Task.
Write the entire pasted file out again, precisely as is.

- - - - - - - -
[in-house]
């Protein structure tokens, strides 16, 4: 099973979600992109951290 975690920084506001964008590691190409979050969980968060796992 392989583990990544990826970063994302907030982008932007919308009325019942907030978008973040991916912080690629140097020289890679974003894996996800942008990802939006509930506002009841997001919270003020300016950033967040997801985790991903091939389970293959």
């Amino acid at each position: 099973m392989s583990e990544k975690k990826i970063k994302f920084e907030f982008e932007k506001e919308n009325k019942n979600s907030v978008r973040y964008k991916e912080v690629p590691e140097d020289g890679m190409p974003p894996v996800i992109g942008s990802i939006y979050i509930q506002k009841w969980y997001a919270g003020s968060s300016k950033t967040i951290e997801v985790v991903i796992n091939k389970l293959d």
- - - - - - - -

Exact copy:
[in-house]
């Protein structure tokens, strides 16, 4: 099973979600992109951290 975690920084506001964008590691190409979050969980968060796992 392989583990990544990826970063994302907030982008932007919308009325019942907030978008973040991916912080690629140097020289890679974003894996996800942008990802939006509930506002009841997001919270003020300016950033967040997801985790991903091939389970293959």
């Amino acid at each position: 099973m392989s583990e990544k975690k990826i970063k994302f920084e907030f982008e932007k506001e919308n009325k019942n979600s907030v978008r973040y964008k991916e912080v690629p590691e140097d020289g890679m190409p974003p894996v996800i992109g942008s990802i939006y979050i509930q506002k009841w969980y997001a919270g003020s968060s300016k950033t967040i951290e997801v985790v991903i796992n091939k389970l293959d």